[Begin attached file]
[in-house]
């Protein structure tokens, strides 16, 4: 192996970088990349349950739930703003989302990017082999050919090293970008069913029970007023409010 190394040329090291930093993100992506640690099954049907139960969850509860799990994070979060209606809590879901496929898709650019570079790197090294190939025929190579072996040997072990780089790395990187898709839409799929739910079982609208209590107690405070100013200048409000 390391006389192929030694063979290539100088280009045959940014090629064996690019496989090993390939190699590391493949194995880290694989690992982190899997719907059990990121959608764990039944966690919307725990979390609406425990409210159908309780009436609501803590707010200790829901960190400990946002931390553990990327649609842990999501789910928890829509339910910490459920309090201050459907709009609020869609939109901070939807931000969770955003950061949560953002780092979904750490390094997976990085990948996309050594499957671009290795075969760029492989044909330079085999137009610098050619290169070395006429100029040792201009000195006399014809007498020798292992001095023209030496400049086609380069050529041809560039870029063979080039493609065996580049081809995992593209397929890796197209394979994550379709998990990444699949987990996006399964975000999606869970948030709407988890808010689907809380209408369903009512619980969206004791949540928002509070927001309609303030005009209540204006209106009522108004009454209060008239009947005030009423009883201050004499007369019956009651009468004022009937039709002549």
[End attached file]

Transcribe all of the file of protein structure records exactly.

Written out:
[in-house]
């Protein structure tokens, strides 16, 4: 192996970088990349349950739930703003989302990017082999050919090293970008069913029970007023409010 190394040329090291930093993100992506640690099954049907139960969850509860799990994070979060209606809590879901496929898709650019570079790197090294190939025929190579072996040997072990780089790395990187898709839409799929739910079982609208209590107690405070100013200048409000 390391006389192929030694063979290539100088280009045959940014090629064996690019496989090993390939190699590391493949194995880290694989690992982190899997719907059990990121959608764990039944966690919307725990979390609406425990409210159908309780009436609501803590707010200790829901960190400990946002931390553990990327649609842990999501789910928890829509339910910490459920309090201050459907709009609020869609939109901070939807931000969770955003950061949560953002780092979904750490390094997976990085990948996309050594499957671009290795075969760029492989044909330079085999137009610098050619290169070395006429100029040792201009000195006399014809007498020798292992001095023209030496400049086609380069050529041809560039870029063979080039493609065996580049081809995992593209397929890796197209394979994550379709998990990444699949987990996006399964975000999606869970948030709407988890808010689907809380209408369903009512619980969206004791949540928002509070927001309609303030005009209540204006209106009522108004009454209060008239009947005030009423009883201050004499007369019956009651009468004022009937039709002549």